Primary and Secondary Sources for the
Humanities and the Social Sciences
When searching for information on a topic, it is important to understand the value of both primary and secondary sources. This handout briefly explains what these types of sources are and provides examples of each.
A primary source is an original document containing firsthand information about a topic.
Different fields of study may use different types of primary sources. Common examples of a primary source are:
- Original works of art
- Works of literature
A secondary source contains commentary on or discussion about a primary source. The most important feature of secondary sources is that they offer an interpretation of information gathered from primary sources. Common examples of a secondary source are:
- Indexes, Abstracts, Bibliographies (used to locate a secondary source)
- Journal Articles
EXAMPLES OF PRIMARY AND SECONDARY SOURCES
Sometimes, the same source might be a primary source for one research paper and
a secondary source for another. It all depends on the relationship of the
source to your research question. For example, if you are researching Franklin
Roosevelt's life, the book No Ordinary Time: Franklin and Eleanor Roosevelt: The
Home Front in World War II by Doris Kearns Goodwin would be a
secondary source. If you were researching the literary style of Ms. Goodwin, it
would be a primary source.
*From Joyner Library, East Carolina University
Additional examples of primary and secondary sources relating to a particular subject:
|Primary Source||Secondary Source|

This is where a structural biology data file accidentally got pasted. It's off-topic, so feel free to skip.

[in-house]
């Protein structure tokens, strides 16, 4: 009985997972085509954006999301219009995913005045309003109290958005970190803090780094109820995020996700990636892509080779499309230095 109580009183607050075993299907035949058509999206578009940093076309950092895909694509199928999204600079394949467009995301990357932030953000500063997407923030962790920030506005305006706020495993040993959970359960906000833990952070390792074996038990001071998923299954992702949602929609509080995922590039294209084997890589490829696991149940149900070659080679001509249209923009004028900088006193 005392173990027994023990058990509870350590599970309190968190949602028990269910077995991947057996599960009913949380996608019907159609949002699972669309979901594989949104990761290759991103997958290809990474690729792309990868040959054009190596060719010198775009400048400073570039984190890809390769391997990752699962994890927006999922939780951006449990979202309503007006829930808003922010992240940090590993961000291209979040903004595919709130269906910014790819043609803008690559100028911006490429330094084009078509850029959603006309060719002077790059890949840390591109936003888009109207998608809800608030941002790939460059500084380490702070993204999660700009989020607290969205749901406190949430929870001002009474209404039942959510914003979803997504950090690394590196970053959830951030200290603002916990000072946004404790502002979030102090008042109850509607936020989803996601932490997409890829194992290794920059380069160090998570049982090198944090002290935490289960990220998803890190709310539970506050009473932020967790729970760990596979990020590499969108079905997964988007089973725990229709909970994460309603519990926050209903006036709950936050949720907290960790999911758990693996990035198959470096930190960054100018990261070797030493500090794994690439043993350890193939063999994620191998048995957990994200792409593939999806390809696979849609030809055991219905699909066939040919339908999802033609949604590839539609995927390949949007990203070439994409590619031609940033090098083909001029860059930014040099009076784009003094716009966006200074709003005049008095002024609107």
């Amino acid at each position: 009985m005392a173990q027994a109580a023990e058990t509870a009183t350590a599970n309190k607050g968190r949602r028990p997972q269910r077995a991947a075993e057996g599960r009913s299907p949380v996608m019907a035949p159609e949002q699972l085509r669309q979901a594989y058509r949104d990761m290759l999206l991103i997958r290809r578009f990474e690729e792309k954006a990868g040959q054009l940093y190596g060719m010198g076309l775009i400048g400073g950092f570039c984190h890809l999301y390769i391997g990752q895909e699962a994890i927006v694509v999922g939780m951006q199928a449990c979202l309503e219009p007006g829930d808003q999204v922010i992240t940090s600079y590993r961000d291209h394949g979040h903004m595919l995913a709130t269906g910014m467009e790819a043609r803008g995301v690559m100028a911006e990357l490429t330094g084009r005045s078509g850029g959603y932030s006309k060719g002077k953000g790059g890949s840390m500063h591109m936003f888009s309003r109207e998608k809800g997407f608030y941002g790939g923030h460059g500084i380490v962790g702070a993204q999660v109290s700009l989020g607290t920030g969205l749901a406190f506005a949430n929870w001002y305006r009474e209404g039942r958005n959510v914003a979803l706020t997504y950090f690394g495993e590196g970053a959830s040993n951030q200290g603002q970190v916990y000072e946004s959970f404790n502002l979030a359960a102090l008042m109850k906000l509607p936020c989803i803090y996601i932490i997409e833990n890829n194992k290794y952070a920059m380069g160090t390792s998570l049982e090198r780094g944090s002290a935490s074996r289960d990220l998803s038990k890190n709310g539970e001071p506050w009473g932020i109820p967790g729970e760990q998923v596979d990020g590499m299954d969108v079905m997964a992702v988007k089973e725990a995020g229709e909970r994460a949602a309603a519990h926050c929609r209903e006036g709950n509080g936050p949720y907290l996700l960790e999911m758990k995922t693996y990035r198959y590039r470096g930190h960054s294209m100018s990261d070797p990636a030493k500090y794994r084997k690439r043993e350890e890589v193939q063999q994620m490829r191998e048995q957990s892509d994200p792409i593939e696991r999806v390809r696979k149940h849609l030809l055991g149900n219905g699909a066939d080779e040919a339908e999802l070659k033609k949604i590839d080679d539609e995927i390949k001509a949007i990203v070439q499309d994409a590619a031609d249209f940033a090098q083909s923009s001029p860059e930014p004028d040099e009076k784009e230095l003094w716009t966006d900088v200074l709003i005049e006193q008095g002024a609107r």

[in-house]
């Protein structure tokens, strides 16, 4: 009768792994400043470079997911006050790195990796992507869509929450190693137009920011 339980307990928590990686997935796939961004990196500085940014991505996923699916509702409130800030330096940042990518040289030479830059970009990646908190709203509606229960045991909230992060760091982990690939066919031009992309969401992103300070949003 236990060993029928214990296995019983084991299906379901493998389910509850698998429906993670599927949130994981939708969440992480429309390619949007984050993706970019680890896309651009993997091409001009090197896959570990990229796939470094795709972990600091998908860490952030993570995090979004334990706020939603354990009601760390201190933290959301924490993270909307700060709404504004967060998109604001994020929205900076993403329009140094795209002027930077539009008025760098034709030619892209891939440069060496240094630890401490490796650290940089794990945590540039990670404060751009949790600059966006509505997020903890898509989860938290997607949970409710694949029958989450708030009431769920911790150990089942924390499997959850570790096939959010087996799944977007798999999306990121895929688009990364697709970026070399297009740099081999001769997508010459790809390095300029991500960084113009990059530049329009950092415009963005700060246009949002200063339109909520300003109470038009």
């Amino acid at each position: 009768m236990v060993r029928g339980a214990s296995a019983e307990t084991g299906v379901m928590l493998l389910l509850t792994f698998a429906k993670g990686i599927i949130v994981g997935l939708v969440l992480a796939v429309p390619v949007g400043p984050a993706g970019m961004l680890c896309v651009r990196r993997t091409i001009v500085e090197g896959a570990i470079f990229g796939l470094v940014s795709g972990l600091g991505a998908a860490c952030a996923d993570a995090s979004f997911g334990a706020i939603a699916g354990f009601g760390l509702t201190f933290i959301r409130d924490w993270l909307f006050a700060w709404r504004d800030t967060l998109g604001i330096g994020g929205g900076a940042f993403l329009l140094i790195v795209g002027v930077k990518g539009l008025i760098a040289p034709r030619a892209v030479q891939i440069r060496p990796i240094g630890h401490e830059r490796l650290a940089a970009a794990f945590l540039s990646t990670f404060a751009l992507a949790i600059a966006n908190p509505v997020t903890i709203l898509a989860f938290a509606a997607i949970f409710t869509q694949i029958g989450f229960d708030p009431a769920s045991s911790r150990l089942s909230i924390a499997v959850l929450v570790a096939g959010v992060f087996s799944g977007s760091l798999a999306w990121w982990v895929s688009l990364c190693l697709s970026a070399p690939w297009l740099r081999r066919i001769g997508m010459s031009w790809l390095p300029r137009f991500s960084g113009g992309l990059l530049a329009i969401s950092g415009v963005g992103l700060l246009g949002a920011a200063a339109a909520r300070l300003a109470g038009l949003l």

|Art||Original artwork||Article critiquing the piece of art|
|History||Slave diary||Book about the Underground Railroad|
|Literature||Poem||Treatise on a particular genre of poetry|
|Political Science||Treaty||Essay on Native American land rights|
|Theater||Videotape of a performance||Biography of a playwright|
Primary sources are first hand sources; secondary sources are second-hand
sources. For example, suppose there had been a car accident. The description of
the accident which a witness gives to the police is a primary source because it
comes from someone actually there at the time. The story in the newspaper the
next day is a secondary source because the reporter who wrote the story did not
actually witness it. The reporter is presenting a way of understanding the
accident or an interpretation.
*From North Park University, History Department
However, the distinctions between primary and secondary sources can be
ambiguous. An individual document may be a primary source in one context and a
secondary source in another. Time is a defining element. For example, a recent
newspaper article is not usually a primary source; but a newspaper article from
the 1860ís may be a primary source for civil war research.
*From CBB Library and IT Consortium